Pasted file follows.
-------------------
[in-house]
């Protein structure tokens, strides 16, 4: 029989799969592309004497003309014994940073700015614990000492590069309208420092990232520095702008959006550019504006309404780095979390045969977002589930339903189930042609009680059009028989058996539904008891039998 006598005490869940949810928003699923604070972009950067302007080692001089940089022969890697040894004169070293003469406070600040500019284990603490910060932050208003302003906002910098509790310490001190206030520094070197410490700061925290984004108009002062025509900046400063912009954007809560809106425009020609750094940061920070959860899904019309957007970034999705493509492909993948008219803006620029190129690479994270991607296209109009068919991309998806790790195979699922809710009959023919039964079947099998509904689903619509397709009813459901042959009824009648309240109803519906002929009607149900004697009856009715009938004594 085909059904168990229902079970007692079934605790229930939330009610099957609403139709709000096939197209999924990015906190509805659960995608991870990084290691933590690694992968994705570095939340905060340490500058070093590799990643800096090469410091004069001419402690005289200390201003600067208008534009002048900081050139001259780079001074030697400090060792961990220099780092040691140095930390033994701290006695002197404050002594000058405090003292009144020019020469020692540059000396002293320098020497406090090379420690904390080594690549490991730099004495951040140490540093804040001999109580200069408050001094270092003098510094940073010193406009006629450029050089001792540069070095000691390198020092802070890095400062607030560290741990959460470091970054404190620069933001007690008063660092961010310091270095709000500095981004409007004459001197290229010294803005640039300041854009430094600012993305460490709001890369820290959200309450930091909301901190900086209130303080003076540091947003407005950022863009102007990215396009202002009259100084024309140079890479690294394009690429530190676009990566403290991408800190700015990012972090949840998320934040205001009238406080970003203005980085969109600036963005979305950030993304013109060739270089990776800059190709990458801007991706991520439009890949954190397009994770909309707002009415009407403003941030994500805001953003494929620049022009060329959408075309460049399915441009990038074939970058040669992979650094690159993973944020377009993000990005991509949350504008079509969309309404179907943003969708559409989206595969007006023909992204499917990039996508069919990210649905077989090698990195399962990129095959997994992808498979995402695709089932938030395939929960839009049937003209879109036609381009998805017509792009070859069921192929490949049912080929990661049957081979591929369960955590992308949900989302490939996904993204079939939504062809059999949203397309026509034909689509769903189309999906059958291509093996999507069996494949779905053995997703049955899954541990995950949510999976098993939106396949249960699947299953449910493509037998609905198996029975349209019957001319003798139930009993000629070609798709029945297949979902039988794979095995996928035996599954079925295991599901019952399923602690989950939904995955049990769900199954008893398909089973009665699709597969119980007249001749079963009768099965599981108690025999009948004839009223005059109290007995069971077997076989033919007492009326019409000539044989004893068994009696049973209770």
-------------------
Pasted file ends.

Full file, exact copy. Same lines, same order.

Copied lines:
[in-house]
């Protein structure tokens, strides 16, 4: 029989799969592309004497003309014994940073700015614990000492590069309208420092990232520095702008959006550019504006309404780095979390045969977002589930339903189930042609009680059009028989058996539904008891039998 006598005490869940949810928003699923604070972009950067302007080692001089940089022969890697040894004169070293003469406070600040500019284990603490910060932050208003302003906002910098509790310490001190206030520094070197410490700061925290984004108009002062025509900046400063912009954007809560809106425009020609750094940061920070959860899904019309957007970034999705493509492909993948008219803006620029190129690479994270991607296209109009068919991309998806790790195979699922809710009959023919039964079947099998509904689903619509397709009813459901042959009824009648309240109803519906002929009607149900004697009856009715009938004594 085909059904168990229902079970007692079934605790229930939330009610099957609403139709709000096939197209999924990015906190509805659960995608991870990084290691933590690694992968994705570095939340905060340490500058070093590799990643800096090469410091004069001419402690005289200390201003600067208008534009002048900081050139001259780079001074030697400090060792961990220099780092040691140095930390033994701290006695002197404050002594000058405090003292009144020019020469020692540059000396002293320098020497406090090379420690904390080594690549490991730099004495951040140490540093804040001999109580200069408050001094270092003098510094940073010193406009006629450029050089001792540069070095000691390198020092802070890095400062607030560290741990959460470091970054404190620069933001007690008063660092961010310091270095709000500095981004409007004459001197290229010294803005640039300041854009430094600012993305460490709001890369820290959200309450930091909301901190900086209130303080003076540091947003407005950022863009102007990215396009202002009259100084024309140079890479690294394009690429530190676009990566403290991408800190700015990012972090949840998320934040205001009238406080970003203005980085969109600036963005979305950030993304013109060739270089990776800059190709990458801007991706991520439009890949954190397009994770909309707002009415009407403003941030994500805001953003494929620049022009060329959408075309460049399915441009990038074939970058040669992979650094690159993973944020377009993000990005991509949350504008079509969309309404179907943003969708559409989206595969007006023909992204499917990039996508069919990210649905077989090698990195399962990129095959997994992808498979995402695709089932938030395939929960839009049937003209879109036609381009998805017509792009070859069921192929490949049912080929990661049957081979591929369960955590992308949900989302490939996904993204079939939504062809059999949203397309026509034909689509769903189309999906059958291509093996999507069996494949779905053995997703049955899954541990995950949510999976098993939106396949249960699947299953449910493509037998609905198996029975349209019957001319003798139930009993000629070609798709029945297949979902039988794979095995996928035996599954079925295991599901019952399923602690989950939904995955049990769900199954008893398909089973009665699709597969119980007249001749079963009768099965599981108690025999009948004839009223005059109290007995069971077997076989033919007492009326019409000539044989004893068994009696049973209770």